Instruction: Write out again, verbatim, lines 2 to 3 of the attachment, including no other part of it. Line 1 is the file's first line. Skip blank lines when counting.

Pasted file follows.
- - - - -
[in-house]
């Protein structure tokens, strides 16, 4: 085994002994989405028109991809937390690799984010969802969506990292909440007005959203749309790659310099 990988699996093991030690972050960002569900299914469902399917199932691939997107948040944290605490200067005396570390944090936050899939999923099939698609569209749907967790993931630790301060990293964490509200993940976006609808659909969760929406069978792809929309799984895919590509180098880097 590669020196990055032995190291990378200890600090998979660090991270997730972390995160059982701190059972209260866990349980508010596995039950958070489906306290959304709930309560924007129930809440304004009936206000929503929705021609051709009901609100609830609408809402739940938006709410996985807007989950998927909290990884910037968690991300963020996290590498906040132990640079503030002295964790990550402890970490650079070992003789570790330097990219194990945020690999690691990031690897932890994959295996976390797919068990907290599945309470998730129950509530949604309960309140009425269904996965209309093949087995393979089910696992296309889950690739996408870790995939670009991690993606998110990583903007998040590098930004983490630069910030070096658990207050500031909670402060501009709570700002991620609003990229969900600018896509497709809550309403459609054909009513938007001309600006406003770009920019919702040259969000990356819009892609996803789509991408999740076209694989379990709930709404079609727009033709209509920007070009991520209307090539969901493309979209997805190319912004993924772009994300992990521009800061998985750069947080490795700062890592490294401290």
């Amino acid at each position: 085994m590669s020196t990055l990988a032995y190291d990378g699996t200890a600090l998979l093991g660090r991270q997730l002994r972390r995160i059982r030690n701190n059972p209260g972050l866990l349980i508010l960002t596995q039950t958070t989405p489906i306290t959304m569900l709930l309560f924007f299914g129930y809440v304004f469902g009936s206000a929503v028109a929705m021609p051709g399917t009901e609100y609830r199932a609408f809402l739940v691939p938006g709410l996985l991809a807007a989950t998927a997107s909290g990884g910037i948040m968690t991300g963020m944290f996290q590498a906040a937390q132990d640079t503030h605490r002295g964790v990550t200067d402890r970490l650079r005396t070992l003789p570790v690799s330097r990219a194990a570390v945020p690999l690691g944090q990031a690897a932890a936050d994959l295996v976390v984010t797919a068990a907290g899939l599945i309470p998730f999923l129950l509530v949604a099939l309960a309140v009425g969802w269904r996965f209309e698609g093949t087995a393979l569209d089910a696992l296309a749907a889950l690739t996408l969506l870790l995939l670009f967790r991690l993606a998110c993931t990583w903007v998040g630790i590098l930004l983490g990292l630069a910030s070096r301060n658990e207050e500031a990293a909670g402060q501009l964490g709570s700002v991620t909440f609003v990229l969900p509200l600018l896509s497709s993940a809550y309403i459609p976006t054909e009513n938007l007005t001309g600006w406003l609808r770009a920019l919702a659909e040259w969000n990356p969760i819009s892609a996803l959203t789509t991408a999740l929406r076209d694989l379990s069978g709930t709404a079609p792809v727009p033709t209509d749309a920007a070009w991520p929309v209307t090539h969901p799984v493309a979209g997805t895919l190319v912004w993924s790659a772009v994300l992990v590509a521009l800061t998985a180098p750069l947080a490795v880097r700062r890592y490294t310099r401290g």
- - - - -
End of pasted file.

């Protein structure tokens, strides 16, 4: 085994002994989405028109991809937390690799984010969802969506990292909440007005959203749309790659310099 990988699996093991030690972050960002569900299914469902399917199932691939997107948040944290605490200067005396570390944090936050899939999923099939698609569209749907967790993931630790301060990293964490509200993940976006609808659909969760929406069978792809929309799984895919590509180098880097 590669020196990055032995190291990378200890600090998979660090991270997730972390995160059982701190059972209260866990349980508010596995039950958070489906306290959304709930309560924007129930809440304004009936206000929503929705021609051709009901609100609830609408809402739940938006709410996985807007989950998927909290990884910037968690991300963020996290590498906040132990640079503030002295964790990550402890970490650079070992003789570790330097990219194990945020690999690691990031690897932890994959295996976390797919068990907290599945309470998730129950509530949604309960309140009425269904996965209309093949087995393979089910696992296309889950690739996408870790995939670009991690993606998110990583903007998040590098930004983490630069910030070096658990207050500031909670402060501009709570700002991620609003990229969900600018896509497709809550309403459609054909009513938007001309600006406003770009920019919702040259969000990356819009892609996803789509991408999740076209694989379990709930709404079609727009033709209509920007070009991520209307090539969901493309979209997805190319912004993924772009994300992990521009800061998985750069947080490795700062890592490294401290």
């Amino acid at each position: 085994m590669s020196t990055l990988a032995y190291d990378g699996t200890a600090l998979l093991g660090r991270q997730l002994r972390r995160i059982r030690n701190n059972p209260g972050l866990l349980i508010l960002t596995q039950t958070t989405p489906i306290t959304m569900l709930l309560f924007f299914g129930y809440v304004f469902g009936s206000a929503v028109a929705m021609p051709g399917t009901e609100y609830r199932a609408f809402l739940v691939p938006g709410l996985l991809a807007a989950t998927a997107s909290g990884g910037i948040m968690t991300g963020m944290f996290q590498a906040a937390q132990d640079t503030h605490r002295g964790v990550t200067d402890r970490l650079r005396t070992l003789p570790v690799s330097r990219a194990a570390v945020p690999l690691g944090q990031a690897a932890a936050d994959l295996v976390v984010t797919a068990a907290g899939l599945i309470p998730f999923l129950l509530v949604a099939l309960a309140v009425g969802w269904r996965f209309e698609g093949t087995a393979l569209d089910a696992l296309a749907a889950l690739t996408l969506l870790l995939l670009f967790r991690l993606a998110c993931t990583w903007v998040g630790i590098l930004l983490g990292l630069a910030s070096r301060n658990e207050e500031a990293a909670g402060q501009l964490g709570s700002v991620t909440f609003v990229l969900p509200l600018l896509s497709s993940a809550y309403i459609p976006t054909e009513n938007l007005t001309g600006w406003l609808r770009a920019l919702a659909e040259w969000n990356p969760i819009s892609a996803l959203t789509t991408a999740l929406r076209d694989l379990s069978g709930t709404a079609p792809v727009p033709t209509d749309a920007a070009w991520p929309v209307t090539h969901p799984v493309a979209g997805t895919l190319v912004w993924s790659a772009v994300l992990v590509a521009l800061t998985a180098p750069l947080a490795v880097r700062r890592y490294t310099r401290g």